3. Kanye West — ‘All Falls Down’
The fourth track from Kanye West’s debut album, ‘All Falls Down’, paints a portrait of Ye’s equivocal relationship to American consumerism. Using Nike’s Air Max catalogue as an allegory for materialism, Kanye introduces the ‘single black female addicted to retail’ who passed on college to feed her Swoosh addiction: ‘Sophomore, three years, ain’t picked a career / she like “fuck it, I’ll just stay down here and do hair” / cause that’s enough money to buy her a few pairs of new Airs, ‘cause her baby daddy don’t really care’.
Someone tell ‘Ye walls are still built to come down...
2. NAS — ‘Halftime’
The Odyssean hip-hop from Nas was there from the very beginning. Spitting rhymes under the pseudonym Nasty Nas, the Brooklyn-born 20-year-old dropped his debut single, ‘Halftime’, back in ‘92. The track contained some legendary lines (‘You couldn’t catch me in the streets without a ton of reefer / That’s like Malcolm X, catchin’ the Jungle Fever’), but it was one of the baddest double-entendres in hip-hop history that caught our ears: ‘I drop jewels, wear jewels, hope to never run it / With more kicks than a baby in a mother’s stomach’.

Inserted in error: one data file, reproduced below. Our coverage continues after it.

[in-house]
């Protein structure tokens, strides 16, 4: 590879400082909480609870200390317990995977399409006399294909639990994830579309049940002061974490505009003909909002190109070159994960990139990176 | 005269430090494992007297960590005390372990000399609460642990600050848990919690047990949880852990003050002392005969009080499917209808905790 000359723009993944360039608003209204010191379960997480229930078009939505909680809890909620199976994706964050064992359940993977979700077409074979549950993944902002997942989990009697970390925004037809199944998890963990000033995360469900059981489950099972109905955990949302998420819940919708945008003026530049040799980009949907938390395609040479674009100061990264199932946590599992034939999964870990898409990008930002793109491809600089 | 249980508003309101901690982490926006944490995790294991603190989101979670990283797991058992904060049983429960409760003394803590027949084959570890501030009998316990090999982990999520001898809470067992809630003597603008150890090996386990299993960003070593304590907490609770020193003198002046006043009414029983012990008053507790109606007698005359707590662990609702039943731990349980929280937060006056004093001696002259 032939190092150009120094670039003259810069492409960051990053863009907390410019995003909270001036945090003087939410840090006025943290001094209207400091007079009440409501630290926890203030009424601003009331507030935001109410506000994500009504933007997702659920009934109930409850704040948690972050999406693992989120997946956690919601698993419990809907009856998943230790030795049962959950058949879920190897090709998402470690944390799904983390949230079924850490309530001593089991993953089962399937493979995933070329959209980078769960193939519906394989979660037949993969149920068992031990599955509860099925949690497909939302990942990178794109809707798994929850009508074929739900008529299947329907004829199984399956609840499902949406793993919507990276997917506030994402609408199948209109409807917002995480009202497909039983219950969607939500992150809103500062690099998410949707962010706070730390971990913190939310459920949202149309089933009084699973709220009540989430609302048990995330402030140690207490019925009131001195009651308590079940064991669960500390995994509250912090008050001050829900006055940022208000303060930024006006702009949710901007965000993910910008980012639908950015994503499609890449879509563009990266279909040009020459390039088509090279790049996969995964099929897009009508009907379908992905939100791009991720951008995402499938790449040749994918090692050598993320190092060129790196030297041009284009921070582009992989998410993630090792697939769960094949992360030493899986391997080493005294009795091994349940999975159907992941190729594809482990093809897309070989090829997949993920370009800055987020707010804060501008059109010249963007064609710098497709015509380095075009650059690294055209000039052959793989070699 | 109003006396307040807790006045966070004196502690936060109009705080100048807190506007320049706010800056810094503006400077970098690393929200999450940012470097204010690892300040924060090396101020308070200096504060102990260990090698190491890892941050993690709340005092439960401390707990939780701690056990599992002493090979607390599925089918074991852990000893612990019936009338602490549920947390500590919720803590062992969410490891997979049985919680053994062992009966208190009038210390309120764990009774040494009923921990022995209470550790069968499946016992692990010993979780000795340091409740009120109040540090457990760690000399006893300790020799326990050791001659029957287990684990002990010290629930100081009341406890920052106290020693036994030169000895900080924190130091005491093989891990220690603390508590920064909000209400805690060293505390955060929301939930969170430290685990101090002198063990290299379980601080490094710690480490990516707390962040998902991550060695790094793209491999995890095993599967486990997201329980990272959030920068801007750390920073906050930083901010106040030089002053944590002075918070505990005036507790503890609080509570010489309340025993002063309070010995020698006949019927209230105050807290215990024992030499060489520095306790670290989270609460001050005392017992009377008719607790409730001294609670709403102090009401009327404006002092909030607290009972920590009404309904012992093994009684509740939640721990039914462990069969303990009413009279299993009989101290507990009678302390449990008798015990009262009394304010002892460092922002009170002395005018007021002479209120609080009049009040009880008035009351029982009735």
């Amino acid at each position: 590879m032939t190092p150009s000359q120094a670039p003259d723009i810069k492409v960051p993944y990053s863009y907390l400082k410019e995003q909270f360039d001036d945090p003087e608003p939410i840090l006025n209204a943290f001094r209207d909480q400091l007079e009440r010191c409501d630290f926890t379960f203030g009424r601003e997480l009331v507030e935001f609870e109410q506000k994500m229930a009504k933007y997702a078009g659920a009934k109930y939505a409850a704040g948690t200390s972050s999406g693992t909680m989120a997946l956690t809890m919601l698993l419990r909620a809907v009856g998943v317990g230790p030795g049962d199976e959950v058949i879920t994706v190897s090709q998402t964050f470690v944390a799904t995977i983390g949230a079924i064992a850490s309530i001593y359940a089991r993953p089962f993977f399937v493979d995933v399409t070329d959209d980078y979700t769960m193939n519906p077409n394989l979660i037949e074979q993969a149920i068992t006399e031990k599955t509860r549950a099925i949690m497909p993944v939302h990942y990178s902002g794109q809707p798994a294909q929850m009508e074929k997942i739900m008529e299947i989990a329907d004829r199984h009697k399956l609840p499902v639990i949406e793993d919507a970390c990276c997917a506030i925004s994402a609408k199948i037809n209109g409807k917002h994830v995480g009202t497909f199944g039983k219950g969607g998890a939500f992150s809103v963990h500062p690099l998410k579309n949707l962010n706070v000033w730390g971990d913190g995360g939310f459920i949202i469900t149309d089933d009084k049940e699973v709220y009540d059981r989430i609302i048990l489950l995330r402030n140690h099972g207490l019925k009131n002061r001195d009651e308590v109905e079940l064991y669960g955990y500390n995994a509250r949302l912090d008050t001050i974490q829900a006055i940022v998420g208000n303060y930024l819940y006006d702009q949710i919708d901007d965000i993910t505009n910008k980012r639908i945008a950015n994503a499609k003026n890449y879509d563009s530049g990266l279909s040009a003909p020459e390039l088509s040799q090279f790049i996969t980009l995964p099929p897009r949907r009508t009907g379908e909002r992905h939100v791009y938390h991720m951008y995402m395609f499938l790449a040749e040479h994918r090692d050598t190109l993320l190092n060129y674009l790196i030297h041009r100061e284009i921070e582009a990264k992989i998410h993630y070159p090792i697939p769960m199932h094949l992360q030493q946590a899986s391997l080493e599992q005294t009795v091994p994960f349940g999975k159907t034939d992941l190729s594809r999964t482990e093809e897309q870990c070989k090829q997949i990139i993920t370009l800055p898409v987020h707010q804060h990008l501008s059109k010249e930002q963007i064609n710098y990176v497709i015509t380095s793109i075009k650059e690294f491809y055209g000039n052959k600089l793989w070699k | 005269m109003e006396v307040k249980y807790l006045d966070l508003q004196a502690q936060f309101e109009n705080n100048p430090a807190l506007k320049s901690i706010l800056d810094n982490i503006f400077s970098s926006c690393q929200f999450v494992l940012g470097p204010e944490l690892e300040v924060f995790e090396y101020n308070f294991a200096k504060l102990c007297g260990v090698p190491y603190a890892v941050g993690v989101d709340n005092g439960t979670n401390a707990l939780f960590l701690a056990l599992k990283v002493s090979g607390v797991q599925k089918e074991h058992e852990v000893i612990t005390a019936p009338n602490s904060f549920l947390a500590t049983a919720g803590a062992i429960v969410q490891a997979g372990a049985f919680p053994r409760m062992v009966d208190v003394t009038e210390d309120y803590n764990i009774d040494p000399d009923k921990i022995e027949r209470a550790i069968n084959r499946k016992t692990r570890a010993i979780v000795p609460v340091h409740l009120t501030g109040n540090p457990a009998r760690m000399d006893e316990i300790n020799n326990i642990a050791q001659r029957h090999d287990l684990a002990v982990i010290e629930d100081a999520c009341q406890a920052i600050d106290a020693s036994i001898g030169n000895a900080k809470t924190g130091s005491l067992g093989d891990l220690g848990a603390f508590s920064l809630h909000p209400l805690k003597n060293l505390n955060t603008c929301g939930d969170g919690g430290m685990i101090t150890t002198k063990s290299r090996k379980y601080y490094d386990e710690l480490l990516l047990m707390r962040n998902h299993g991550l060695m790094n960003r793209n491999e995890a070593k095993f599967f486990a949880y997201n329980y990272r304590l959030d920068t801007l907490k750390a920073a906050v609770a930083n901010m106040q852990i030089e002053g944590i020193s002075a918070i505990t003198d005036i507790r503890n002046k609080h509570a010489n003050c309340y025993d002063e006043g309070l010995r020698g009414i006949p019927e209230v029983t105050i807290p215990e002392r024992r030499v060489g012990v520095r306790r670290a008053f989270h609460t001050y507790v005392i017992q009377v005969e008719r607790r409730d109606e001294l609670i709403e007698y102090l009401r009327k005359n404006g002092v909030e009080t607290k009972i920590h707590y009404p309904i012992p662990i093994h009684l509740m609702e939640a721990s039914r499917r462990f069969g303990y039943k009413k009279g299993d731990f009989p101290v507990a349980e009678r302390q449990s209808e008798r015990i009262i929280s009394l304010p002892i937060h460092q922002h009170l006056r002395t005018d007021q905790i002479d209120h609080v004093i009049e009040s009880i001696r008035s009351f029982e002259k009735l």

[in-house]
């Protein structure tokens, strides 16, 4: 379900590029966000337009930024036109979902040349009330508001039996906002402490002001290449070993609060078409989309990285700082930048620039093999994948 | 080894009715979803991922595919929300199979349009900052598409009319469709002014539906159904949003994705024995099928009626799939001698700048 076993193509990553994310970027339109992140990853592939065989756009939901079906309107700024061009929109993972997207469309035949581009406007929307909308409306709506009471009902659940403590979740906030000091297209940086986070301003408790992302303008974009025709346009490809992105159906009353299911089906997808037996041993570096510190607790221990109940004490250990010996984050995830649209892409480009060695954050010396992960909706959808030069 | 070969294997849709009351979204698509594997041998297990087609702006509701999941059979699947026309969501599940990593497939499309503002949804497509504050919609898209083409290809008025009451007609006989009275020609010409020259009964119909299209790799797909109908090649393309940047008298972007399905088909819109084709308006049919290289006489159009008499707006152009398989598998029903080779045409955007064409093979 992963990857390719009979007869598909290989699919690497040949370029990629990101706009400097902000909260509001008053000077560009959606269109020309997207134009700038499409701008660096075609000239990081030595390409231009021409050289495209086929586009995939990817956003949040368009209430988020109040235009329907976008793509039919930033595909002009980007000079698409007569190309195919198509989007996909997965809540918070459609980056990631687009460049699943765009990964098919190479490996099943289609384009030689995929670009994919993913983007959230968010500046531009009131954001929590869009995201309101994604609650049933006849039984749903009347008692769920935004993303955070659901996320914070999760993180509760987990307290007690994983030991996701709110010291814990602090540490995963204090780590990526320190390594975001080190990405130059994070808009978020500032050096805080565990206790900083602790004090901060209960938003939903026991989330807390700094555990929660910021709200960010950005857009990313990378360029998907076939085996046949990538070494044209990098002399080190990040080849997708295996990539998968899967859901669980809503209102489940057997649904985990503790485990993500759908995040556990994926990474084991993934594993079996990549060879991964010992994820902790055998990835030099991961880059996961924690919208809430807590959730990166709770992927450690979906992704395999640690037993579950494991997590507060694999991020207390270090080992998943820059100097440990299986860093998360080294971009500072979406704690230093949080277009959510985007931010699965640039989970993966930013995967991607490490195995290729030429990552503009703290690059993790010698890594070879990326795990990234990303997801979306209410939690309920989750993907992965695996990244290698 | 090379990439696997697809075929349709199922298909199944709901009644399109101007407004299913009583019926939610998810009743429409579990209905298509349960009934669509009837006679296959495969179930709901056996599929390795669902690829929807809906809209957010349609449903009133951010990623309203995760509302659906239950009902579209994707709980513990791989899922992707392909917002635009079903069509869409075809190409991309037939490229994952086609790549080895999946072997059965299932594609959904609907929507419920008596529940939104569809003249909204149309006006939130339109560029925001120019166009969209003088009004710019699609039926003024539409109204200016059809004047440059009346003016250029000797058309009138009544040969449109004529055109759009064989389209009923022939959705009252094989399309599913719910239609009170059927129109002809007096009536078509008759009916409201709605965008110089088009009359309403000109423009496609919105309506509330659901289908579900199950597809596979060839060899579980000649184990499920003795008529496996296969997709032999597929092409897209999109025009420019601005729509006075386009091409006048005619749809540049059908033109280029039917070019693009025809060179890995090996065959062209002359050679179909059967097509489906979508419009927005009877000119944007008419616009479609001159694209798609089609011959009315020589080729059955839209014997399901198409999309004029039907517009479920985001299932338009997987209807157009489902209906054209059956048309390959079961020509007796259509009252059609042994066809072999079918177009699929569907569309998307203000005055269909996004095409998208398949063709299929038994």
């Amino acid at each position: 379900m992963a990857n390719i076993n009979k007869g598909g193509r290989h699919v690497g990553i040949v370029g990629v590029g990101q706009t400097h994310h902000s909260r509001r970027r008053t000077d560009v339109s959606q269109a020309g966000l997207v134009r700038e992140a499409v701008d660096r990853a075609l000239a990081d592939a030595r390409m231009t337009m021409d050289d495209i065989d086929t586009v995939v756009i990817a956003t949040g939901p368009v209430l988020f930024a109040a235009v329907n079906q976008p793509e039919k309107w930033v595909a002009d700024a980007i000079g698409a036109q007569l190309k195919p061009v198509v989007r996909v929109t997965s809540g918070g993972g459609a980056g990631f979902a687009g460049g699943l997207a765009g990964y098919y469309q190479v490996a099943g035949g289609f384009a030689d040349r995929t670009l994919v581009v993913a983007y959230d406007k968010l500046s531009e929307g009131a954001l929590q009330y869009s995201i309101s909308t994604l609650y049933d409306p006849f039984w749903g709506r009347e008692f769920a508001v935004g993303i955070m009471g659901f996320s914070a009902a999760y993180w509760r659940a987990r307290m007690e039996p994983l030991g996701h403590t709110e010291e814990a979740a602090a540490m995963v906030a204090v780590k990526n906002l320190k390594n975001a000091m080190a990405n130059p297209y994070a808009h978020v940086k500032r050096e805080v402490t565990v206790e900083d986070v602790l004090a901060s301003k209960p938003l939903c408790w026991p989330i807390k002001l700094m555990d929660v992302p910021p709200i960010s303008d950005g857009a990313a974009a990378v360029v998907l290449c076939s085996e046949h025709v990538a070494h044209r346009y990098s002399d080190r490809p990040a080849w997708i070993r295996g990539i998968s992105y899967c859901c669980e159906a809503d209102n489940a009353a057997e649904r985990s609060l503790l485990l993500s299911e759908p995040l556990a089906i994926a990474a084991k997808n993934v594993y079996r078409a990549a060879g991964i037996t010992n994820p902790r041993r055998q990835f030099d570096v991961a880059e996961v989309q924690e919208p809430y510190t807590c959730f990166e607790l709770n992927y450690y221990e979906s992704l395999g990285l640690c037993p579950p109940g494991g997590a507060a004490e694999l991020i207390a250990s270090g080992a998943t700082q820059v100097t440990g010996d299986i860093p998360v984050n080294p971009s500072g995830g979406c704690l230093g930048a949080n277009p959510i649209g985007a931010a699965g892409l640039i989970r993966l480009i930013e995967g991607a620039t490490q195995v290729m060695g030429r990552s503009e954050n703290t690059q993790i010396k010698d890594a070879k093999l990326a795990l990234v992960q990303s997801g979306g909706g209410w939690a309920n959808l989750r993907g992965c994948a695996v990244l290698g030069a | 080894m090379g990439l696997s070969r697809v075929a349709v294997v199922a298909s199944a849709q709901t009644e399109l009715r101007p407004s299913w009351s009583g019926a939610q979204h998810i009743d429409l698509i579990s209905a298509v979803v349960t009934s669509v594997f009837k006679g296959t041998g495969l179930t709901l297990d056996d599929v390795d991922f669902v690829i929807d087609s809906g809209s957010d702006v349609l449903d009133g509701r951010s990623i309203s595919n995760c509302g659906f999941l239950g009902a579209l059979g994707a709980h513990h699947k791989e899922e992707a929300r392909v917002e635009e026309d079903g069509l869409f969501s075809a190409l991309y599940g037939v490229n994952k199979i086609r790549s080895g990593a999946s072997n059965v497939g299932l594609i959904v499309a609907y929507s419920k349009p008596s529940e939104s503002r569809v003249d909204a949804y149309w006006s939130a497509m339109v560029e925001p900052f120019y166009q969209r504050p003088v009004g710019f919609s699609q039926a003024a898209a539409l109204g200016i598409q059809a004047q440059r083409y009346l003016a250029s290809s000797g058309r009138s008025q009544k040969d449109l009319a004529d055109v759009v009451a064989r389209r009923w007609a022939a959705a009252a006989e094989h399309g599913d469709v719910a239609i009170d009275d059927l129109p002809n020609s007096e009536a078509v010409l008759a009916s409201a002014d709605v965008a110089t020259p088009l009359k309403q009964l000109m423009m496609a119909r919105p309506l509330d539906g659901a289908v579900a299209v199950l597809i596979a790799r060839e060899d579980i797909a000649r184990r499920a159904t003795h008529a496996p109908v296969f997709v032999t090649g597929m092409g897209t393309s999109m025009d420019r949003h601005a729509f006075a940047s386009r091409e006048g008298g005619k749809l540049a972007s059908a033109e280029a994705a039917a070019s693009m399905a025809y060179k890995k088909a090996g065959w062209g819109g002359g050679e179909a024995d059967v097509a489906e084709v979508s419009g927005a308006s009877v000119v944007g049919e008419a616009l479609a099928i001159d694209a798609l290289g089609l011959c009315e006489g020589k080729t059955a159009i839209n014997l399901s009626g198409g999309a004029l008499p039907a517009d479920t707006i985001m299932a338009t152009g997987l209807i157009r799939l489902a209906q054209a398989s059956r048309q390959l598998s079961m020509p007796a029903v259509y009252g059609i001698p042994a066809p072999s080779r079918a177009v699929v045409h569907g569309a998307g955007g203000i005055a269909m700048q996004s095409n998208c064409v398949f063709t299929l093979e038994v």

1. RUN-DMC — 'My Adidas'
Legend has it that Run-DMC’s manager Russell Simmons pitched ‘My adidas’ while smoking PCP on 205th Street. Whether the track was cooked up in a shroud of Phencyclidine or not, ‘My adidas’ still emerged as the greatest sneaker tune of all time. Appearing as the opening single on Run-DMC’s third LP Raising Hell, Russell Simmons made sure this bombshell didn’t slip through the cracks, inviting adidas reps to check out Run-DMC’s performance at Madison Square Garden. No, there was no ambiguity in this two and a half minute track, Joseph Simmons, Darryl McDaniels and Jason Mizell laying it all down in the opening line: ‘My adidas, walk through concert doors / And roam all over the coliseum floors’.